In the Gutter
The roof ends where the gutter begins. —Swiss Proverb
The multi-family villa tradition [was] largely neglected in the twenties because of the preoccupation with industrialisation and minimal standard housing… —Hans Kollhoff
Starting in the 1920s, architects of cooperative housing in Zürich came up with an interesting solution to the urban corner problem—they simply stopped designing corners. Blocks were built as four discrete, linear slabs. Depending on one’s perspective it was either a problem ‘solved’ or one left ‘unresolved.’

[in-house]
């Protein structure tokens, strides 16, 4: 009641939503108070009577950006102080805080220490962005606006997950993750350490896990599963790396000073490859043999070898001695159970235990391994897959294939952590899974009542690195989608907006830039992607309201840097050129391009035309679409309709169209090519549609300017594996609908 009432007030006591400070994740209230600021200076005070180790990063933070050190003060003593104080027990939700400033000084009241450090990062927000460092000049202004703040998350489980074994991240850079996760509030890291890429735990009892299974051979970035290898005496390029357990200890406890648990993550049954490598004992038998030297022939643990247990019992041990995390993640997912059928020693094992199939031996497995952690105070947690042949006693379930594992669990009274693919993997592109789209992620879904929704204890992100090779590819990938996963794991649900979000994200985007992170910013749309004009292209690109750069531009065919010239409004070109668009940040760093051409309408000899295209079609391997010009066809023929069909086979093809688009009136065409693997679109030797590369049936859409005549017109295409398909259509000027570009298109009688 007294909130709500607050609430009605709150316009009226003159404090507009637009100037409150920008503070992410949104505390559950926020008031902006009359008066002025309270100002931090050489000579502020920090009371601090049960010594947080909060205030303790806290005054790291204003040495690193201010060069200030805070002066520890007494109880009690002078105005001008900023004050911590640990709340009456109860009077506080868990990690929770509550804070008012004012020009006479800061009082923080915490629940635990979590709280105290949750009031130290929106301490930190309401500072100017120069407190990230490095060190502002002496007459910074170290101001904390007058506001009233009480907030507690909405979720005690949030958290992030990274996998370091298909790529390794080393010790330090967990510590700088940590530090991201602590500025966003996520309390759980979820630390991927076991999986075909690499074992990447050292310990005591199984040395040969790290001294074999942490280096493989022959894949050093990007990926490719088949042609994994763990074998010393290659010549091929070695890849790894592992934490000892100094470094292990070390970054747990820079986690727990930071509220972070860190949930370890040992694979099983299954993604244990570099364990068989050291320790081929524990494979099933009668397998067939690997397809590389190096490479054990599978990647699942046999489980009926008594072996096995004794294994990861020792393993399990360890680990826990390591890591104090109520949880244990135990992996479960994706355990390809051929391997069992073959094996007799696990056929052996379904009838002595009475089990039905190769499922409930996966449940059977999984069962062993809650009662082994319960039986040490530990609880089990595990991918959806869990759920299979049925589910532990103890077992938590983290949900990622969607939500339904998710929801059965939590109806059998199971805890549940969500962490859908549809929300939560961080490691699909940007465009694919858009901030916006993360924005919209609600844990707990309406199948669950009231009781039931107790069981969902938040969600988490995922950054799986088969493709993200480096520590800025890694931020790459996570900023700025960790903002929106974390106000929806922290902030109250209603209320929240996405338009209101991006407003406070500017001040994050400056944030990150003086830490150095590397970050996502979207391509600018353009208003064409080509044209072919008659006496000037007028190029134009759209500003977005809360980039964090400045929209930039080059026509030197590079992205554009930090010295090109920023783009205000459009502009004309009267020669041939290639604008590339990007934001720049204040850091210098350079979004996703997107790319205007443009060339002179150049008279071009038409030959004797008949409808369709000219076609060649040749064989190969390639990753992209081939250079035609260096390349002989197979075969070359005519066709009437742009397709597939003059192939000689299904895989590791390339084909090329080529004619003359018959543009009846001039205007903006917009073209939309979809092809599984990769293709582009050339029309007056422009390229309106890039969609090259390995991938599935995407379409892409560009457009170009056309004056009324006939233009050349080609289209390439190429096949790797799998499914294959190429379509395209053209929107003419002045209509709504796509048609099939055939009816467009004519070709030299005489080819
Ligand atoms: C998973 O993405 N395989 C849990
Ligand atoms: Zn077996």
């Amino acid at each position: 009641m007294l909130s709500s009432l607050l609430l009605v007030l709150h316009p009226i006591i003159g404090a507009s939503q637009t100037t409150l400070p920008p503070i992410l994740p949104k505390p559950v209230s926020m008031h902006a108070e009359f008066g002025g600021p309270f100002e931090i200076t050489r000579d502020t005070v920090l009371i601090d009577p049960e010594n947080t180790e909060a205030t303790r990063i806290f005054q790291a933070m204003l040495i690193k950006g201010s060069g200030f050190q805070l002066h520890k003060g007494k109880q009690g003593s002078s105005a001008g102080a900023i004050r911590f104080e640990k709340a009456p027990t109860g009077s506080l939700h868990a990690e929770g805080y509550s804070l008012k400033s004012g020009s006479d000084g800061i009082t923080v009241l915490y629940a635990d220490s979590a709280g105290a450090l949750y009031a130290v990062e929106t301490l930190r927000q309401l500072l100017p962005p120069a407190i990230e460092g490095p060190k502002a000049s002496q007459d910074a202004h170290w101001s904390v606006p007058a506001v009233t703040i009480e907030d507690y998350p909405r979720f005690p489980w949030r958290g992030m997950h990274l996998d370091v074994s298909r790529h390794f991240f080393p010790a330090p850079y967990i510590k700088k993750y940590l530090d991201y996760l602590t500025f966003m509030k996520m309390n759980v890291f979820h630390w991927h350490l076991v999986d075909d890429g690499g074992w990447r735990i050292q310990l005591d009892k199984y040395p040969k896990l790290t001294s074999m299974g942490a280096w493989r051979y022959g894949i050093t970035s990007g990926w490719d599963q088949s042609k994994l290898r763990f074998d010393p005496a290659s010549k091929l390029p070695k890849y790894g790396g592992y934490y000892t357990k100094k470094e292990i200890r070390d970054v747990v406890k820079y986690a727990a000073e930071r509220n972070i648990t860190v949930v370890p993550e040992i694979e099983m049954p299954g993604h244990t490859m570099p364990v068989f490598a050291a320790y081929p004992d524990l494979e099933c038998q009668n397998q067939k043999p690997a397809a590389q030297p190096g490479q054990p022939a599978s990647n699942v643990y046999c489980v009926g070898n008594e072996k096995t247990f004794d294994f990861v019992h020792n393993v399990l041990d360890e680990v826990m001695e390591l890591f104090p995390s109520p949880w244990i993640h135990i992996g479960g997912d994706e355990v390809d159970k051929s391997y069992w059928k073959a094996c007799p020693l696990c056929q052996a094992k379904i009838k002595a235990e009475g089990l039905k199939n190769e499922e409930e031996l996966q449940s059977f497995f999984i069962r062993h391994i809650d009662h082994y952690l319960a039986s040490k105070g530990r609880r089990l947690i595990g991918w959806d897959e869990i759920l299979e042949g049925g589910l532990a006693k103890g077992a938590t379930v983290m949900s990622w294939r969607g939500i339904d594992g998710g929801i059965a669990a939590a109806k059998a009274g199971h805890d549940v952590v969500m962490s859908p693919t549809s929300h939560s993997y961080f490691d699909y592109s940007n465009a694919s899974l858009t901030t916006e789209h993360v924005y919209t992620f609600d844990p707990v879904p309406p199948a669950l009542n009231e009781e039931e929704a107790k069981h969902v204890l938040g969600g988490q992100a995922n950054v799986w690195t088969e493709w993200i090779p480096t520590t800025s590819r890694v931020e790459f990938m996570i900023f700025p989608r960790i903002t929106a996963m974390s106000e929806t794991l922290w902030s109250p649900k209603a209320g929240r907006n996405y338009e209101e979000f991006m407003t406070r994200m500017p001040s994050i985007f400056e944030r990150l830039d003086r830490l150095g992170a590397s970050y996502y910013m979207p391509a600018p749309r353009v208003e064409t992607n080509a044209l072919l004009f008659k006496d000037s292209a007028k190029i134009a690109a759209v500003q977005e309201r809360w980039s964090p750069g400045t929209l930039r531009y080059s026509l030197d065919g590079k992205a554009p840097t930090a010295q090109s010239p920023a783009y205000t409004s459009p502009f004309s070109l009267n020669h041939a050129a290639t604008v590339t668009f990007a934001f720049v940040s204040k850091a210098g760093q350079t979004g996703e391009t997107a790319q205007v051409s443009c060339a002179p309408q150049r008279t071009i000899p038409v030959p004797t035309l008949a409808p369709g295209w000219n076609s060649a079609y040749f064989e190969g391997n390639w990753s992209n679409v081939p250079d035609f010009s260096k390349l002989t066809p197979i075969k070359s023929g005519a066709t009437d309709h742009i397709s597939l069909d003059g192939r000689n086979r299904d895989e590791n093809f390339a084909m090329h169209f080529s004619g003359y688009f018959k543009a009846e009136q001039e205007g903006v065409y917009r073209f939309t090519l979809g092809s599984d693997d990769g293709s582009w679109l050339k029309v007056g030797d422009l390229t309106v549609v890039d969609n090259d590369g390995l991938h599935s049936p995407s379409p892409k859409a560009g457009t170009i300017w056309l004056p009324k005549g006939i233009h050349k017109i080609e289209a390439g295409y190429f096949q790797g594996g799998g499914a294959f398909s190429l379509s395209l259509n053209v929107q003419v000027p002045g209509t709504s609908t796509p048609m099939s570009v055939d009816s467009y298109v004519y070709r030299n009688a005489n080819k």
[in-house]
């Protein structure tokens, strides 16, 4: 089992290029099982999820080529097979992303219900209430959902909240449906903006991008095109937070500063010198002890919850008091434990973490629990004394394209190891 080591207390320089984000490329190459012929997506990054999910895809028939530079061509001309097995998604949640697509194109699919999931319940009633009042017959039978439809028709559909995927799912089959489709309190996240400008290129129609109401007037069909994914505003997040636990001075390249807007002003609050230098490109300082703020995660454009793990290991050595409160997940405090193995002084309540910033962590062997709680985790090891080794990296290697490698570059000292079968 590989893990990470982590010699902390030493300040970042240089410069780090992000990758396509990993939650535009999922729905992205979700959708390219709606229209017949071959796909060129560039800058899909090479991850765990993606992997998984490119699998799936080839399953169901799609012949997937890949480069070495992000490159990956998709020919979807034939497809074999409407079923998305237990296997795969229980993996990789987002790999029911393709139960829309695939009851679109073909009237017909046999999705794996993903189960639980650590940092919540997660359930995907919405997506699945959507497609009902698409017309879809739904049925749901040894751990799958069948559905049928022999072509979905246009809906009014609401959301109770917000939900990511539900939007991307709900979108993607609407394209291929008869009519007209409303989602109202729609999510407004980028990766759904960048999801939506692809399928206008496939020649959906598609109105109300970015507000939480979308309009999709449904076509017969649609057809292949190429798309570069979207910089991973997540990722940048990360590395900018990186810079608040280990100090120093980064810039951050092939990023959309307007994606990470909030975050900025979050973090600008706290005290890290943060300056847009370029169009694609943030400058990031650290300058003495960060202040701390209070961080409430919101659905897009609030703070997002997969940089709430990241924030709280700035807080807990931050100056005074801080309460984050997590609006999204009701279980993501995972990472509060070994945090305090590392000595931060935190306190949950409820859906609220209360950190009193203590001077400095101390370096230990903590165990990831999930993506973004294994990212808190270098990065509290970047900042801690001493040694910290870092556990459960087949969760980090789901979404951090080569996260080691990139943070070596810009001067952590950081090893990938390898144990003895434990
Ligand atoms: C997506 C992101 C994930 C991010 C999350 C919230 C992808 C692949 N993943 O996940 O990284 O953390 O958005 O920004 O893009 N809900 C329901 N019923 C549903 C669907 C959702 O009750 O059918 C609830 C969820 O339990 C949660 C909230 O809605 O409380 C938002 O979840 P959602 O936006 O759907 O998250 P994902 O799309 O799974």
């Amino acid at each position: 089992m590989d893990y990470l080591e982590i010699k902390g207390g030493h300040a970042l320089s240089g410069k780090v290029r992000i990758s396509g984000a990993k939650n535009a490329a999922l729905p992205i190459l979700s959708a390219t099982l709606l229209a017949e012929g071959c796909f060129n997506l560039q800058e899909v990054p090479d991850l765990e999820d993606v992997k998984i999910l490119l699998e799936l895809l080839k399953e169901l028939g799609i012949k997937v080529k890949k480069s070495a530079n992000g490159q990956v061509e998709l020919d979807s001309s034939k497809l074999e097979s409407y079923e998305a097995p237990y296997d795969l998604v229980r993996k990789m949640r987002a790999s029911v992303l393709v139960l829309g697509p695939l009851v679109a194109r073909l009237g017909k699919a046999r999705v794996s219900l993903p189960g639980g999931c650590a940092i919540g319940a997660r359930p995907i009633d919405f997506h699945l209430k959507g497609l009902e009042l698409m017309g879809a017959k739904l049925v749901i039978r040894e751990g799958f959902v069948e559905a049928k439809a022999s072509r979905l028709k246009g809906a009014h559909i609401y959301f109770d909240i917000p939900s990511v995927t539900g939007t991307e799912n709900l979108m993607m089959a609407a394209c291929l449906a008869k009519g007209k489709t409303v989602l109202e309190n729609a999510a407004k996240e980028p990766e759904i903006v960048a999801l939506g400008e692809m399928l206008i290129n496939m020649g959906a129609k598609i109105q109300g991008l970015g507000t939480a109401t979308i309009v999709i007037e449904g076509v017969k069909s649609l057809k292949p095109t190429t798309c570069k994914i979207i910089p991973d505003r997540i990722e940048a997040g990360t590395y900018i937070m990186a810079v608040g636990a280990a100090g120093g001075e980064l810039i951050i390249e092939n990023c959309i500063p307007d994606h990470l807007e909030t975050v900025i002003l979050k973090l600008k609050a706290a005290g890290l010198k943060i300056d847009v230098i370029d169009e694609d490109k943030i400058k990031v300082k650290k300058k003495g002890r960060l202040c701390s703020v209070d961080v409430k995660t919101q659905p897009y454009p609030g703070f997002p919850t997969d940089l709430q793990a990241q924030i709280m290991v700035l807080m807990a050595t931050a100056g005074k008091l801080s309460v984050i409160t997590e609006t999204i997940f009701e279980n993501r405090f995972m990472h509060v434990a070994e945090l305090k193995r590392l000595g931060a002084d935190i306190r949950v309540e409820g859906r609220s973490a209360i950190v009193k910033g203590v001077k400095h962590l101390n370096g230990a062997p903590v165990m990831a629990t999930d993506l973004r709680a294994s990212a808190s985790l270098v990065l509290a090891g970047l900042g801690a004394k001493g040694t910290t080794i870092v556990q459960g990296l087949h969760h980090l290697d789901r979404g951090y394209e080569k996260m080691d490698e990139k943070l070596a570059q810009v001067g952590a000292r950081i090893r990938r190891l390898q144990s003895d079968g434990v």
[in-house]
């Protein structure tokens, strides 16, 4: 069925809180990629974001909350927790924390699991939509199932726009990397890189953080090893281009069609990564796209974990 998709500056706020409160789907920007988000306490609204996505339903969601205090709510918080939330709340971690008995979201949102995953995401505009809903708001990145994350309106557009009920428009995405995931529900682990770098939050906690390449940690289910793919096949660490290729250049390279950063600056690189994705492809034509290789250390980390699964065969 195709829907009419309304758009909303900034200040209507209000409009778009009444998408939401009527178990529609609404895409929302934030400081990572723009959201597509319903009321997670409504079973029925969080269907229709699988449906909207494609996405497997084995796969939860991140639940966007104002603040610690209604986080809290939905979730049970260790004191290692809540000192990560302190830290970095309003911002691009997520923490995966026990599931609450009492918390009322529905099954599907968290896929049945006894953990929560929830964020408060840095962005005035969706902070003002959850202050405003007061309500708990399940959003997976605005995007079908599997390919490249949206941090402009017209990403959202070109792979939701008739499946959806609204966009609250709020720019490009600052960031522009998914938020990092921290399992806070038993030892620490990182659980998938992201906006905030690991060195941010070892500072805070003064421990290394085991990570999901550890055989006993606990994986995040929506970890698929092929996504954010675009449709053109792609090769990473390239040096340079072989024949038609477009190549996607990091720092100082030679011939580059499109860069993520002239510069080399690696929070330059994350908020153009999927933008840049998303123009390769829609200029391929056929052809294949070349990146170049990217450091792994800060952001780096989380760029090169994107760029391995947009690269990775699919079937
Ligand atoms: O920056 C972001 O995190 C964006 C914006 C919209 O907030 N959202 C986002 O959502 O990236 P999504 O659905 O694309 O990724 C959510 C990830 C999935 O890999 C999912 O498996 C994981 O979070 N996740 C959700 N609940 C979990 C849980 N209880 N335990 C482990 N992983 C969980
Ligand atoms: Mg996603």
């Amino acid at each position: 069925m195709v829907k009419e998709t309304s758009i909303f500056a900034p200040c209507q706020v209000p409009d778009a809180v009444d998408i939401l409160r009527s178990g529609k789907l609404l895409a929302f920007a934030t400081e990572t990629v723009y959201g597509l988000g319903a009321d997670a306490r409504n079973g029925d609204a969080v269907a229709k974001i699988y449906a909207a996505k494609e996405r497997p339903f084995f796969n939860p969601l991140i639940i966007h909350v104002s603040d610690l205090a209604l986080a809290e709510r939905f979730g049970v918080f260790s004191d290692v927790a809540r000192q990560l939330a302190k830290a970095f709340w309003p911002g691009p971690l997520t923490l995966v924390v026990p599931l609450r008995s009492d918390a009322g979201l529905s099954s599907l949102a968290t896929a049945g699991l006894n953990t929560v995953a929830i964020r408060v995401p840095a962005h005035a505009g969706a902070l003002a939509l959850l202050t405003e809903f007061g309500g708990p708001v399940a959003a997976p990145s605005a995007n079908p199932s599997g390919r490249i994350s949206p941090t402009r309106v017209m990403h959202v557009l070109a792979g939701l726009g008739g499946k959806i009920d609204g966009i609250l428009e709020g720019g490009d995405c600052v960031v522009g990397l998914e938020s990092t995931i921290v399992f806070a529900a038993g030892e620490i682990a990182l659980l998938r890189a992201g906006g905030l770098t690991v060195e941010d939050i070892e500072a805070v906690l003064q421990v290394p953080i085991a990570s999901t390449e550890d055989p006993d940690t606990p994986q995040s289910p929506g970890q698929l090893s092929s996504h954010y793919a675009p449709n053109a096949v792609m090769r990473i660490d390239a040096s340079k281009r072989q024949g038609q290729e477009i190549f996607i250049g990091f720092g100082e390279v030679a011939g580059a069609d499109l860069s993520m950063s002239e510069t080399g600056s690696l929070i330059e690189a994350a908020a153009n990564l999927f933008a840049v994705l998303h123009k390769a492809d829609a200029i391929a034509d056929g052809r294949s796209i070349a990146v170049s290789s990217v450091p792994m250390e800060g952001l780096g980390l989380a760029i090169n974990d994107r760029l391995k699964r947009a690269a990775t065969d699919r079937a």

The corners at Rebhügel have now been left open for nearly 100 years, but, rather than accepting this longevity as proof of success, this project looks at the open corner as a century-long open question. Here, two corners are closed along Meiliweg, giving the previously undefined cooperative a clear front or entrance. While the new corners serve to unify the two blocks, they also work to question or criticise the settlement itself. The repetitive, standardised logic of the units and the façade as well as the pancake stack of floors are all called into question. On the new corners, windows are not uniformly arrayed across the façade; rather, the windows are used sparingly and are carefully positioned so as to generate a variety of spatial sequences in the interior. The windows do not correspond to the units so much as the units correspond to the windows. This results in unique interior volumes which bend and twist over multiple levels.